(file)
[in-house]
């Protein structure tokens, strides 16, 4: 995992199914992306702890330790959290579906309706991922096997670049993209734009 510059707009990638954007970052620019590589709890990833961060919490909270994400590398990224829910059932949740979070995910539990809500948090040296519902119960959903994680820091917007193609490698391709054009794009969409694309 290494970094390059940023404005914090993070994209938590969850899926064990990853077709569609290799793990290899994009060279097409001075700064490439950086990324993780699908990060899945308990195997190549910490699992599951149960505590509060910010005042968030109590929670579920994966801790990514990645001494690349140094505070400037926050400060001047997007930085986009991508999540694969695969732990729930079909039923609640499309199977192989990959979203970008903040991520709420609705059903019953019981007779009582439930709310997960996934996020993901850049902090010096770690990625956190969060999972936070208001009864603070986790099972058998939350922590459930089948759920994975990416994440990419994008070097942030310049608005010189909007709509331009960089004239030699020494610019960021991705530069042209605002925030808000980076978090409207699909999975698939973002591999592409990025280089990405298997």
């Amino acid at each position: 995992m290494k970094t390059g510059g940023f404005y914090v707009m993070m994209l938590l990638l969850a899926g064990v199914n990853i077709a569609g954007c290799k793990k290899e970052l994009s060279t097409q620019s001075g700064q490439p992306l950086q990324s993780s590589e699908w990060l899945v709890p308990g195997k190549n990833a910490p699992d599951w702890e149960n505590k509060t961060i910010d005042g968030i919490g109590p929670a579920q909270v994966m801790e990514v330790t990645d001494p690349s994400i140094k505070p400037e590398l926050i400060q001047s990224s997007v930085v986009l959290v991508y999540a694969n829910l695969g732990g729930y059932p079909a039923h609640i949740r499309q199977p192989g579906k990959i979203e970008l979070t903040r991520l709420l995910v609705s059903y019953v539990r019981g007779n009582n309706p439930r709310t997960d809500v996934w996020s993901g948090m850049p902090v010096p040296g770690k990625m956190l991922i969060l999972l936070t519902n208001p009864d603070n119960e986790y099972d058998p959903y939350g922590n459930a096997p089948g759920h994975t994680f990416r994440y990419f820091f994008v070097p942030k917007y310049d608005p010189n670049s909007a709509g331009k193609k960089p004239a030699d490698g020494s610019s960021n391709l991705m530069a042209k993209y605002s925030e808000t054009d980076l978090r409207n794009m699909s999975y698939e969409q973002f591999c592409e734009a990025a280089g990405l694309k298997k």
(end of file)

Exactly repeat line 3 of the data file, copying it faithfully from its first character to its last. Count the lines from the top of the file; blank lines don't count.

């Amino acid at each position: 995992m290494k970094t390059g510059g940023f404005y914090v707009m993070m994209l938590l990638l969850a899926g064990v199914n990853i077709a569609g954007c290799k793990k290899e970052l994009s060279t097409q620019s001075g700064q490439p992306l950086q990324s993780s590589e699908w990060l899945v709890p308990g195997k190549n990833a910490p699992d599951w702890e149960n505590k509060t961060i910010d005042g968030i919490g109590p929670a579920q909270v994966m801790e990514v330790t990645d001494p690349s994400i140094k505070p400037e590398l926050i400060q001047s990224s997007v930085v986009l959290v991508y999540a694969n829910l695969g732990g729930y059932p079909a039923h609640i949740r499309q199977p192989g579906k990959i979203e970008l979070t903040r991520l709420l995910v609705s059903y019953v539990r019981g007779n009582n309706p439930r709310t997960d809500v996934w996020s993901g948090m850049p902090v010096p040296g770690k990625m956190l991922i969060l999972l936070t519902n208001p009864d603070n119960e986790y099972d058998p959903y939350g922590n459930a096997p089948g759920h994975t994680f990416r994440y990419f820091f994008v070097p942030k917007y310049d608005p010189n670049s909007a709509g331009k193609k960089p004239a030699d490698g020494s610019s960021n391709l991705m530069a042209k993209y605002s925030e808000t054009d980076l978090r409207n794009m699909s999975y698939e969409q973002f591999c592409e734009a990025a280089g990405l694309k298997k």